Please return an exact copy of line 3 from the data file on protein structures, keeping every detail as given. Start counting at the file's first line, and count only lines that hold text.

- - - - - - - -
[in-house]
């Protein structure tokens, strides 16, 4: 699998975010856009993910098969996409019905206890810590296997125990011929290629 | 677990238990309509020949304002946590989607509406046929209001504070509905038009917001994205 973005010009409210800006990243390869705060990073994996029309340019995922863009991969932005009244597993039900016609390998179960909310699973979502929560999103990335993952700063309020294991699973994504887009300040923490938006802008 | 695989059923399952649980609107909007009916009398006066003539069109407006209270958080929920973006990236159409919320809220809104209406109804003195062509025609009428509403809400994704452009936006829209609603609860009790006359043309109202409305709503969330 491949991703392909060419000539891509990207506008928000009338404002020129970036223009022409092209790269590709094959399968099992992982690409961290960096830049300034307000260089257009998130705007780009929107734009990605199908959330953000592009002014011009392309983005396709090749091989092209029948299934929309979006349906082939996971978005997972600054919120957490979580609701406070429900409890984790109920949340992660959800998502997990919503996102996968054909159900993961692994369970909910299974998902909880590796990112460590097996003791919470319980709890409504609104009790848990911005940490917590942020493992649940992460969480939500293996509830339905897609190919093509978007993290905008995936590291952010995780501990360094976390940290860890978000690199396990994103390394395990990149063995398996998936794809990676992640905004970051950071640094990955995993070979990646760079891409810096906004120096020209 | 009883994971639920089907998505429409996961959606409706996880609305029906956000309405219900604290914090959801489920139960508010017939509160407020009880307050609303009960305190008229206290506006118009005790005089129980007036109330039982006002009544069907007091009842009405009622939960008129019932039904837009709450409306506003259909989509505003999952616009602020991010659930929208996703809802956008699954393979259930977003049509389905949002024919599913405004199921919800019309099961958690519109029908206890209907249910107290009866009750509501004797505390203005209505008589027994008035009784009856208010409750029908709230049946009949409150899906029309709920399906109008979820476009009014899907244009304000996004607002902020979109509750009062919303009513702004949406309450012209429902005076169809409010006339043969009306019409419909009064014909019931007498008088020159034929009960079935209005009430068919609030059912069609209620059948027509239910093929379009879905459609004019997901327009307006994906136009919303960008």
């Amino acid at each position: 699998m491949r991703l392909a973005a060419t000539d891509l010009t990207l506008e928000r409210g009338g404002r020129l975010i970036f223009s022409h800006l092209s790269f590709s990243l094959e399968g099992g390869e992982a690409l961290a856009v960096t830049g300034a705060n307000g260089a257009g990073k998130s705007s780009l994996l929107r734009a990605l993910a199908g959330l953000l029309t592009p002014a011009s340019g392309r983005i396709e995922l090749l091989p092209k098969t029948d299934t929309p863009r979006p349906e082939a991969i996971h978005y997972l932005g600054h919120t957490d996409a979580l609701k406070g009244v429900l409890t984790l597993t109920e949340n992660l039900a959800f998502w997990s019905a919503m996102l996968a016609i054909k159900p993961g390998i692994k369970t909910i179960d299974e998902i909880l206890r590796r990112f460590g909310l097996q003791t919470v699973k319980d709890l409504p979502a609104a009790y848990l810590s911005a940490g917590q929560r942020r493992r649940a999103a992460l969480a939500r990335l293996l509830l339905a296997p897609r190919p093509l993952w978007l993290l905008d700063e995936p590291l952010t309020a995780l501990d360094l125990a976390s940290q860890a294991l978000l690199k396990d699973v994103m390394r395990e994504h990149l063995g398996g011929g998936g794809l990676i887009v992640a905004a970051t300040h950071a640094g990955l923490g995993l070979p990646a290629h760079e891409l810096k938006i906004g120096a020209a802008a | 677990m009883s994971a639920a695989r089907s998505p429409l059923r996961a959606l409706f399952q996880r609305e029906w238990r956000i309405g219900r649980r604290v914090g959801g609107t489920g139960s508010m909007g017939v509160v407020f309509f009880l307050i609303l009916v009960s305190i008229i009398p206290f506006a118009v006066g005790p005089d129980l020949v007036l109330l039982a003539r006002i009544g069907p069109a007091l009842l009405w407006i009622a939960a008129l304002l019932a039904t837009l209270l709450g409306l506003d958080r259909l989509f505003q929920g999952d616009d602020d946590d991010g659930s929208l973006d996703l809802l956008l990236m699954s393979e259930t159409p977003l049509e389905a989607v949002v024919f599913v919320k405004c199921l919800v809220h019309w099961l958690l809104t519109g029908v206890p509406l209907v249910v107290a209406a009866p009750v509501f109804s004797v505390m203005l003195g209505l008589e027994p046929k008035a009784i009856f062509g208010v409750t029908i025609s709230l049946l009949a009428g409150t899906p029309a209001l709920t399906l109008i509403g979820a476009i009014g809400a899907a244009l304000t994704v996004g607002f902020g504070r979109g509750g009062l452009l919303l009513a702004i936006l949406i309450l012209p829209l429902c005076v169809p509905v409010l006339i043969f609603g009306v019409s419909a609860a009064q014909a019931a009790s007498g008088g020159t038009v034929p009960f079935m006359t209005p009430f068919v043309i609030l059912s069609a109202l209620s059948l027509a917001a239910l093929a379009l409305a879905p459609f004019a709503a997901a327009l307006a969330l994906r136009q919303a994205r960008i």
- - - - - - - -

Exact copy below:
């Amino acid at each position: 699998m491949r991703l392909a973005a060419t000539d891509l010009t990207l506008e928000r409210g009338g404002r020129l975010i970036f223009s022409h800006l092209s790269f590709s990243l094959e399968g099992g390869e992982a690409l961290a856009v960096t830049g300034a705060n307000g260089a257009g990073k998130s705007s780009l994996l929107r734009a990605l993910a199908g959330l953000l029309t592009p002014a011009s340019g392309r983005i396709e995922l090749l091989p092209k098969t029948d299934t929309p863009r979006p349906e082939a991969i996971h978005y997972l932005g600054h919120t957490d996409a979580l609701k406070g009244v429900l409890t984790l597993t109920e949340n992660l039900a959800f998502w997990s019905a919503m996102l996968a016609i054909k159900p993961g390998i692994k369970t909910i179960d299974e998902i909880l206890r590796r990112f460590g909310l097996q003791t919470v699973k319980d709890l409504p979502a609104a009790y848990l810590s911005a940490g917590q929560r942020r493992r649940a999103a992460l969480a939500r990335l293996l509830l339905a296997p897609r190919p093509l993952w978007l993290l905008d700063e995936p590291l952010t309020a995780l501990d360094l125990a976390s940290q860890a294991l978000l690199k396990d699973v994103m390394r395990e994504h990149l063995g398996g011929g998936g794809l990676i887009v992640a905004a970051t300040h950071a640094g990955l923490g995993l070979p990646a290629h760079e891409l810096k938006i906004g120096a020209a802008a | 677990m009883s994971a639920a695989r089907s998505p429409l059923r996961a959606l409706f399952q996880r609305e029906w238990r956000i309405g219900r649980r604290v914090g959801g609107t489920g139960s508010m909007g017939v509160v407020f309509f009880l307050i609303l009916v009960s305190i008229i009398p206290f506006a118009v006066g005790p005089d129980l020949v007036l109330l039982a003539r006002i009544g069907p069109a007091l009842l009405w407006i009622a939960a008129l304002l019932a039904t837009l209270l709450g409306l506003d958080r259909l989509f505003q929920g999952d616009d602020d946590d991010g659930s929208l973006d996703l809802l956008l990236m699954s393979e259930t159409p977003l049509e389905a989607v949002v024919f599913v919320k405004c199921l919800v809220h019309w099961l958690l809104t519109g029908v206890p509406l209907v249910v107290a209406a009866p009750v509501f109804s004797v505390m203005l003195g209505l008589e027994p046929k008035a009784i009856f062509g208010v409750t029908i025609s709230l049946l009949a009428g409150t899906p029309a209001l709920t399906l109008i509403g979820a476009i009014g809400a899907a244009l304000t994704v996004g607002f902020g504070r979109g509750g009062l452009l919303l009513a702004i936006l949406i309450l012209p829209l429902c005076v169809p509905v409010l006339i043969f609603g009306v019409s419909a609860a009064q014909a019931a009790s007498g008088g020159t038009v034929p009960f079935m006359t209005p009430f068919v043309i609030l059912s069609a109202l209620s059948l027509a917001a239910l093929a379009l409305a879905p459609f004019a709503a997901a327009l307006a969330l994906r136009q919303a994205r960008i």